Batsirai’s path moves it close to Mozambique/Malawi, two countries that are still being flooded as a result of rains from Tropical Storm Ana a week ago. A VIIRS flood analysis (from this website), below, diagnoses active flooding occurring along the Shire River (south of Lake Malawi) and along the Zambezi River on 31 January 2022.

River Flood Analysis from VIIRS imagery, 5-day composite endings 31 January 2022 (click to enlarge)

For more information on Batsirai, consult the RSMC at La Réunion (click ici) or the SSEC Tropical Website.

Atmospheric River affecting Alaska

January 21st, 2022 |
MIMIC Total Precipitable Water estimates, 1800 UTC on 20 January – 1700 UTC on 21 January 2022 (Click to enlarge)

MIMIC Total Precipitable Water fields for the 24 hours ending 1700 UTC on 21 January, above, show abundant moisture flowing into southern Alaska. Hourly GOES-17 infrared imagery (Band 13 clean window infrared imagery at 10.3 µm), below, shows a large cyclonic circulation to the south and west of Alaska that is helping to draw moisture towards the state. Level 2 Total Precipitable Water (TPW) is overlain on the imagery and two things stand out: because it is a clear-sky only product, and because the north Pacific Ocean is very cloudy on the 21st, there is little TPW information. Also, GOES-R Total Precipitable Water is not completely Full Disk; TPW is computed to a Local Zenith Angle of 67o (ATBD) and you can see the cut-off for the product in northwestern Canada. Those two things argue for the utility of microwave detection of moisture over Alaska, as shown above.

GOES-17 Clean Window (10.3 µm, Band 13), hourly from 1200 – 1700 UTC on 21 January 2022, overlain with GOES-17 Level 2 Total Precipitable Water (Click to enlarge)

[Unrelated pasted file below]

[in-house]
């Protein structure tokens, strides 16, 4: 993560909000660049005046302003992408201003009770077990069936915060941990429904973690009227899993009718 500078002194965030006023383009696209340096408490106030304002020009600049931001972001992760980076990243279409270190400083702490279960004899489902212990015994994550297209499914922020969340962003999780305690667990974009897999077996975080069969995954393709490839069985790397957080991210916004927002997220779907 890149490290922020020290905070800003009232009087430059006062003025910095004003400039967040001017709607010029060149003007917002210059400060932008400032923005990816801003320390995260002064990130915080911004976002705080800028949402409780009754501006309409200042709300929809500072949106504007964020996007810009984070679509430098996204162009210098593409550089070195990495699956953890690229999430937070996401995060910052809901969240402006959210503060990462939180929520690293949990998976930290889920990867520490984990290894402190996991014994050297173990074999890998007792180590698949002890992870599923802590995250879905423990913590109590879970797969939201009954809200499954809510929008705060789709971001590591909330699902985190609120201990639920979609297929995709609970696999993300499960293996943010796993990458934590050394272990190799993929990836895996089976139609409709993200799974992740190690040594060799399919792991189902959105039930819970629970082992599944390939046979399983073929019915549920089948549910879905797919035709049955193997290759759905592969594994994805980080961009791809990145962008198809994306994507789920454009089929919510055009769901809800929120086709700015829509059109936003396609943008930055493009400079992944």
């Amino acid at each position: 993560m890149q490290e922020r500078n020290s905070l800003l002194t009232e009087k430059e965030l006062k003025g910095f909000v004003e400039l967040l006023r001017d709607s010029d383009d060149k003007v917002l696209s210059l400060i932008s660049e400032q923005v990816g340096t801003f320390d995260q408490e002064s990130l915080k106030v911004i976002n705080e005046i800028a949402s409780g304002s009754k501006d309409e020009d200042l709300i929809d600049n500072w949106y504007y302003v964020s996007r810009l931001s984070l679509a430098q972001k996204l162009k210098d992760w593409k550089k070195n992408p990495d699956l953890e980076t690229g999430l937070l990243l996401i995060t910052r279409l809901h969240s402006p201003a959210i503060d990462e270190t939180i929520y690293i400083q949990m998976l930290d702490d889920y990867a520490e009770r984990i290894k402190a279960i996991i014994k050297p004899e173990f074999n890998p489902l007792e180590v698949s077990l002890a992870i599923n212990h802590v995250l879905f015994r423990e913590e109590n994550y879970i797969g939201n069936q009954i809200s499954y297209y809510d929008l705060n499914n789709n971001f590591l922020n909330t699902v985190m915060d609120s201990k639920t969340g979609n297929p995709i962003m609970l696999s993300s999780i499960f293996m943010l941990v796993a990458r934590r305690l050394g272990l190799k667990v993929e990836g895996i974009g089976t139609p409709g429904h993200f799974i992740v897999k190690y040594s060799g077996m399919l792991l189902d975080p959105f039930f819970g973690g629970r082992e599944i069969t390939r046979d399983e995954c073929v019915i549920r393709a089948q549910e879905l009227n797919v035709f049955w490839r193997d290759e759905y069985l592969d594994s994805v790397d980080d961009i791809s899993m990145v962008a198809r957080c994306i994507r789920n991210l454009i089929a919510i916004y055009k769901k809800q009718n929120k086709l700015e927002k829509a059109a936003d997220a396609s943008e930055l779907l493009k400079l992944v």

Much of Alaska Southeast from Yakutat to Wrangell is under a Flood Watch. (Image, taken from this site)

Kona low produces record rainfall and flooding in Hawai’i

December 7th, 2021 |

MIMIC Total Precipitable Water product [click to play animation | MP4]

As an anomalously-deep Kona low moved northwest of and then west of Hawai’i during the 04-07 December 2021 period, it began to tap moisture from the Pacific ITCZ and channel it northward across the islands — setting the stage for a prolonged heavy rainfall event (which produced the wettest December day on record at Honolulu). Hourly MIMIC TPW images viewed using RealEarth (above) showed the convergence of 2 northward-moving streams of ITCZ moisture, that then flowed across various portions of Hawai’i (located at the center of the images) from 00 UTC on 04 December to 00 UTC on 08 December.

Air Mass RGB images created using Geo2Grid (below) highlighted the southwestward migration of the Kona low (darker shades of red) as well as the northward motion of deep convection within the stream of ITCZ moisture.

GOES-17 Air Mass RGB images [click to play animated GIF | MP4]

In addition to the heavy rainfall across many of the islands, the high-elevation summits of Mauna Kea and Mauna Loa on the Big Island of Hawai’i also received accumulating snowfall — a signature of this snow cover (darker shades of magenta) was evident in GOES-17 Day Snow-Fog RGB images shown below.

GOES-17 Day Snow-Fog RGB images [click to play animated GIF | MP4]